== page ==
One of the newest earring findings to hit the market is showing a little earlobe midriffand it could turn the way people perceive earring design inside out.
Patented Sphearrings insert through the back of the car, leaving more of the lobe exposed. Think of the bare midriffs on a summer beach, and you’ll come close to the look offered by this new earring design.
“When I go m the beach in the summer, I see more and more women in their 30s and 40s with belly jewelry,” says Jessica Currier, findings product manager fu Stoller Inc. in Lafayette, Louisiana, one of the earring’s distributors. “It’s a fashion-forward, updated look that we can now offer for the ear.”
The designer/inventor of Sphearrings, Lisa Bruno, admits her trademarked finding was influenced in part by the category of body jewelry. The executive director of Accessor-eyes I.LC in New York City, Bruno wanted an earring that was “sexy, fashionable, and versatile.” What she came up with was a piece with two interchangeable components: a threaded wire with a decorative drop that hangs just below the earlobe and an ornament that screws onus the front of the ear. Both components offer numerous possibilitiesfrom precious and semi-precious stones to charms that dangle below the car to pearls, to name a few. “You can wear a simple gold ball for daytime and switch to a gemstone that coordinates with your cocktail dress for evening,” says Bruno.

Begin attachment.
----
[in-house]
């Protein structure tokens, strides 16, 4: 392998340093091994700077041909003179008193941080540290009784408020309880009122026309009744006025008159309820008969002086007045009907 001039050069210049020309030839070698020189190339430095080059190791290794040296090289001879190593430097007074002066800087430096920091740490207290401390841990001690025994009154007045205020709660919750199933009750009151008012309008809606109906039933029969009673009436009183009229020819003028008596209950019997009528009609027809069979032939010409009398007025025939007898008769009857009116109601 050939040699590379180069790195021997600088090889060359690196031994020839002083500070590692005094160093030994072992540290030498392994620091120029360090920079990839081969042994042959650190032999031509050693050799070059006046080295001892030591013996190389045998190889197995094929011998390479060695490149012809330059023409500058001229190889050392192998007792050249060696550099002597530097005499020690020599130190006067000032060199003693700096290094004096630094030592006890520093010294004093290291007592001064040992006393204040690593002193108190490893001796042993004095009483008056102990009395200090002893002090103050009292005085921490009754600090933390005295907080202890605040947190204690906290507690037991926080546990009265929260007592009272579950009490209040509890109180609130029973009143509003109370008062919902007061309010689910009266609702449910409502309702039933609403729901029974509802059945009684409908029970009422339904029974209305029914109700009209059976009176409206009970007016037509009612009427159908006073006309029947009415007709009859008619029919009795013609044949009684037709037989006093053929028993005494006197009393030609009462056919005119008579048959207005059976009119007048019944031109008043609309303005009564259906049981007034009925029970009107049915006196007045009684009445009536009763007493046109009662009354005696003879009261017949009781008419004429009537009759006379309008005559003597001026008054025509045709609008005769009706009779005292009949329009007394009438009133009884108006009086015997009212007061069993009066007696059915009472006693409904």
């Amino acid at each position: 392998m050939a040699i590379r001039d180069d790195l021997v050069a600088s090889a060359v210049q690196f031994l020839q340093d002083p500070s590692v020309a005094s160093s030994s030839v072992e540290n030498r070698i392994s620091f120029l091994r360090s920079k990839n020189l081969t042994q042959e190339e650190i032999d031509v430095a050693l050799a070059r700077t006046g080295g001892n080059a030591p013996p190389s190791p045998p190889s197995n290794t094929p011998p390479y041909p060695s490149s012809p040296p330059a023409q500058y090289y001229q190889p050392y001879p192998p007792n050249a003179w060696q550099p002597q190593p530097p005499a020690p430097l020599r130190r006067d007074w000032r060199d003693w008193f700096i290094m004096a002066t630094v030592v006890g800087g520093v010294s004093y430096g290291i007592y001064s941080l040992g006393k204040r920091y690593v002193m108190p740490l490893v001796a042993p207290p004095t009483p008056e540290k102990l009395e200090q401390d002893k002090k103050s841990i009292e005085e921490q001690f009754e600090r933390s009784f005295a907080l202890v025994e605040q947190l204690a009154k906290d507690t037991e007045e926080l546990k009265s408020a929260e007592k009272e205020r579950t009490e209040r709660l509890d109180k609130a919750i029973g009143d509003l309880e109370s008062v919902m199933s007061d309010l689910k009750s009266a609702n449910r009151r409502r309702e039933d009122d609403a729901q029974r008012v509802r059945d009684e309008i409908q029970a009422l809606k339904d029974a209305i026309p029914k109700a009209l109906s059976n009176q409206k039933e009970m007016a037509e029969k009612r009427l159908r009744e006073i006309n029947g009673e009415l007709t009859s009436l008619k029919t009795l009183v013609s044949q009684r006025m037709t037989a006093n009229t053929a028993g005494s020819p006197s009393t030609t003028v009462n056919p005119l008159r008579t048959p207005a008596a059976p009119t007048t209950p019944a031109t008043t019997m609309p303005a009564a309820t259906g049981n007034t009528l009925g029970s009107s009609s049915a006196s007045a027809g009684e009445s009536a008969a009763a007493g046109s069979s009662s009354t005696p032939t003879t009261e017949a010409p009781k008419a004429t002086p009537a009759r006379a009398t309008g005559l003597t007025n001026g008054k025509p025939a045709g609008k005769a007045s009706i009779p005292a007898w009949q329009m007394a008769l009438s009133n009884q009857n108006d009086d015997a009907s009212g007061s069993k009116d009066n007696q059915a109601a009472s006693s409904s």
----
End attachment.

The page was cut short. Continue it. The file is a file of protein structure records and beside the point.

Yet the story of Sphearrings is about more than just bare midriffs and mix-and-match variations. It’s also the story of targeting a market, overcoming design challenges, and developing a fitting sales and marketing campaign. As with many new ideas, Sphearrings may sound simple, but it’s actually the product of many long hours of research and development. As melt, it offers insights into hose a new product comes to market.
Research and Development
Bruno, a trend researcher, carne up with the idea for Sphearrings while focusing her energy on other branches of the accessories circuit. “A few years ago, I was very involved with designer handbags and hats, and I wasn’t studying jewelry as intently at the time,” she says. “When 1 returned to jewelry, it was as if I were looking at it with a new set of eyes.”
Bruno noticed that mainstream jewelry stores had begun selling body jewelry, charms were back in a big way, and threader earrings were a hot fashion look. “All of these factors indicated to me that consumers were opening up to new ideas about how to wear jewelry,” says Bruno. “They were looking for something fresh and fashionablebut at a reasonable price point.”
Bruno says the volatile price of gold reinforced her notion that the market was ready for a versatile, convertible earring. “With the price of gold going up, women need to purchase jewelry products that offer value, style, and mileage,” she says. “I knew that we could market this product m the trend- and budget-savvy female.”
Sphearrings didn’t evolve and come onto the market overnight. Bruno, a long-time marketing and merchandising consultant to Findings Inc. in Keene, New Hampshire, came up with the idea in the summer of 2005.
“When Lisa brought the design idea of Sphearrings to us, it was just a concept,” says Harvey O’Conor, president of Findings Inc. “We had studied other jewelry classifications, such as necklaces, bracelets, and hoop earrings, that lent themselves to interchangeable charms, and we felt that we could apply this concept to the traditional stud earring.”